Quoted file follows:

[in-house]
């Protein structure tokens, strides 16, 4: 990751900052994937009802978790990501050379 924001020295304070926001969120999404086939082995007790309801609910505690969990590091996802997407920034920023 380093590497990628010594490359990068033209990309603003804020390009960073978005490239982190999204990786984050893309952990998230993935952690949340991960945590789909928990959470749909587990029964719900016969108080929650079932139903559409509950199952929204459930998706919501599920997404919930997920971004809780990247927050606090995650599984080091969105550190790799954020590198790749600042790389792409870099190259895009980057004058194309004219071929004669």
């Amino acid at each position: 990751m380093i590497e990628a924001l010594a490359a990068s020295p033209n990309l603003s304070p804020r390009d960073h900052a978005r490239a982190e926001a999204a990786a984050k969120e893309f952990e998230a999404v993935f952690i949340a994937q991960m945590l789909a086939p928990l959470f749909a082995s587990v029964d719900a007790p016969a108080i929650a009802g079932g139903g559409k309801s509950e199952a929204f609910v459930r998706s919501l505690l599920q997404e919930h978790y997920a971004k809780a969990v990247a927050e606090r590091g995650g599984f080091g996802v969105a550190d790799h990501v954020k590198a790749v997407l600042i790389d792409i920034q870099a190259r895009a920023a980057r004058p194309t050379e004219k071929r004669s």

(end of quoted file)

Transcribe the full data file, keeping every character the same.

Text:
[in-house]
């Protein structure tokens, strides 16, 4: 990751900052994937009802978790990501050379 924001020295304070926001969120999404086939082995007790309801609910505690969990590091996802997407920034920023 380093590497990628010594490359990068033209990309603003804020390009960073978005490239982190999204990786984050893309952990998230993935952690949340991960945590789909928990959470749909587990029964719900016969108080929650079932139903559409509950199952929204459930998706919501599920997404919930997920971004809780990247927050606090995650599984080091969105550190790799954020590198790749600042790389792409870099190259895009980057004058194309004219071929004669």
């Amino acid at each position: 990751m380093i590497e990628a924001l010594a490359a990068s020295p033209n990309l603003s304070p804020r390009d960073h900052a978005r490239a982190e926001a999204a990786a984050k969120e893309f952990e998230a999404v993935f952690i949340a994937q991960m945590l789909a086939p928990l959470f749909a082995s587990v029964d719900a007790p016969a108080i929650a009802g079932g139903g559409k309801s509950e199952a929204f609910v459930r998706s919501l505690l599920q997404e919930h978790y997920a971004k809780a969990v990247a927050e606090r590091g995650g599984f080091g996802v969105a550190d790799h990501v954020k590198a790749v997407l600042i790389d792409i920034q870099a190259r895009a920023a980057r004058p194309t050379e004219k071929r004669s």